Sewer Pipe to be Replaced at Little Hunting Creek

Sewer Pipe to be Replaced at Little Hunting Creek

Some 789 feet of pipe has developed a sag that is causing blockages and needs to be replaced.

County staff on the banks of the Little Hunting Creek in Mount Vernon.

County staff on the banks of the Little Hunting Creek in Mount Vernon. Photo contributed

“The replacement is definitely due.” — Mount Vernon District Supervisor Dan Storck

Built in 1961, the sanitary sewer pipe that runs beneath the Little Hunting Creek in Mount Vernon has developed a sag that is causing blockages and needs to be replaced. This 12-inch diameter, cast-iron pipe that runs 789 feet between Woodland Lane and Thomas J. Stockton Parkway conveys wastewater used from toilets, cooking, laundry and bathing from 480 homes to a pump station and on toward a treatment plant. So now, a $1.6 million project to replace the aging pipe is in the works; the new pipe is expected to last for 50 years.

“The current problem is the sanitary sewer pipe has developed a sag,” said Matthew Kaiser, information officer from the Fairfax County Department of Public Works and Environmental Services. “It means all the wastewater from toilets, sinks, laundry — all that liquid is forming a blockage in the sag. It’s requiring a pretty rigorous, extensive maintenance schedule to keep that from blocking up. If the pipe blocks, it’s going to cause a sanitary sewer overflow, which has environmental implications.”

Mount Vernon District Supervisor Dan Storck said, with the new pipe, he hopes to ensure that area has a long-term, viable, environmentally safe sewer and water system. “The replacement is definitely due. It’s necessary because the 50-year-old sewer poses a significant risk to Little Hunting Creek, the Potomac River and the Chesapeake Bay. If it were to collapse and spring a leak, it would pour raw sewage into (the creek). This is a preventative measure.”

The interior of the sewer pipe was inspected in 2015 using closed-circuit television cameras mounted on remote-controlled robots. The footage revealed three major sags, and a large amount of debris with a buildup of fats, oils, and grease throughout the pipe. The problem required the sewer line to be placed on a 90-day pressure cleaning schedule.

Kaiser said this isn’t an emergency repair project, rather the condition of the pipe was assessed a few years ago and the county has had time to plan and design the best solution possible to fix it. He said replacing the pipe is the most cost-effective option.

He continued: “The project is to replace the pipe, which should give it another 50 years. It will reduce or eliminate the constant work that’s being done to maintain it. This is a replacement project. It’s an older sanitary sewer system.”

While no sewage backups have been reported, people are still able to use their sinks and toilets, said Kaiser. “You want to fix this before that becomes an issue; this project has been on the radar for a number of years,” he said.

A study was conducted to investigate options for replacing the pipe. The location of the pipe in a tidal creek surrounded by neighborhoods presented challenges to typical construction methods. After considering nine possible alternatives, the study concluded that using the open cut method with a “cofferdam” would provide the best long-term solution. A cofferdam is a temporary enclosure built across a body of water and constructed to allow the enclosed area to be pumped out, creating a dry work environment for the work to proceed. This method reduces the amount of onshore work in proximity to residents; nonetheless, a significant amount of on-shore work will be necessary, such as material delivery and hauling away excavated material.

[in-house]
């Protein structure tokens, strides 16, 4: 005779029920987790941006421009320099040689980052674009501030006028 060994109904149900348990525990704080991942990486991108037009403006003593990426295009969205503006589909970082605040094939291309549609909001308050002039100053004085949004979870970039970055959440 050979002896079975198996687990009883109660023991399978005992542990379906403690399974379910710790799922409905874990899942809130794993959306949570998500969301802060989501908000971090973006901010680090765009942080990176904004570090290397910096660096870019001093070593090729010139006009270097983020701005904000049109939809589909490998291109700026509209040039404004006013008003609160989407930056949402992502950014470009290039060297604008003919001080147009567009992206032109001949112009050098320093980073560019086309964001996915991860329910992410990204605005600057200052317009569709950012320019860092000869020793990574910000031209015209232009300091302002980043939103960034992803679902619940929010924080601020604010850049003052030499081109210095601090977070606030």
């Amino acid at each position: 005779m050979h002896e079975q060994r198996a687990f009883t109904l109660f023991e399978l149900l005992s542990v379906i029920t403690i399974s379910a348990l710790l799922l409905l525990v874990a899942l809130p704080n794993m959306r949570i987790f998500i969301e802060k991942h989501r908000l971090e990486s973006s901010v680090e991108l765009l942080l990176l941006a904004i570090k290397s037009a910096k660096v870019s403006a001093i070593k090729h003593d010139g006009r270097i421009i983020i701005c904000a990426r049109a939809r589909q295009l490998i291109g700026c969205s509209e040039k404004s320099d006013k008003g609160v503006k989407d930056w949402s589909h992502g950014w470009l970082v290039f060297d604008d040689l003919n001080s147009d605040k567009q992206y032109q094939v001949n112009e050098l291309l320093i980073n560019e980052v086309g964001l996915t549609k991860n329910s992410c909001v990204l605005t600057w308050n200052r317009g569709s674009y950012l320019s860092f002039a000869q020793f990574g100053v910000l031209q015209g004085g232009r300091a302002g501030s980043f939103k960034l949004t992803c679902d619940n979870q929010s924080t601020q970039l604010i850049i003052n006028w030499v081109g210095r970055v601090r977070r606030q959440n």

The project is currently in the design phase, which includes wetlands delineation, field and vegetation surveys, and a geotechnical investigation. “They’re working on the design phase to make sure the project is designed the most efficient, best way possible. There’s a lot of permits that need to be met because it’s in a wetland,” said Kaiser.

Design began in December 2017 and will continue through April 2019. Construction will require significant permitting because the project is in a tidal, navigable water body with adjacent wetlands. Permitting could take up to 18 months so construction is estimated to start in May 2019 and may take eight months to complete. “They’re still surveying. In a month, there will be a barge out in the water taking soil samples. There’s no disturbance planned until May 2019,” said Kaiser.

Construction activities will be mobilized on both sides of Little Hunting Creek. Staging areas and construction access points will be from an HOA’s park on the west bank and a private, undeveloped parcel on the east side. The alignment of the pipe hasn’t been finalized, so they don’t know which yards will be impacted yet. “All efforts are being made to minimize disturbance to residents. The access points will be restored at the conclusion of the project. We will host community meetings as necessary and use provide updates on the website,” said Kaiser.

Kaiser said during construction, residents will still be able to use their toilets and sinks. “With any of these replacement projects, there’s a bypass system that gets put in place; there will be no service interruption,” he said.

This project will be awarded to a contractor through a bidding process once the design is completed. Every effort will be made to minimize the impact to the park and boat ramp, and to schedule construction activities to minimize interference with recreational activities. And all work will be supervised by county staff. The project will be funded by sewer service fees paid by residents in their Fairfax Water bills.

For questions about the project or to receive project updates by email, contact project manager Thomas Grala at 703-324-5815.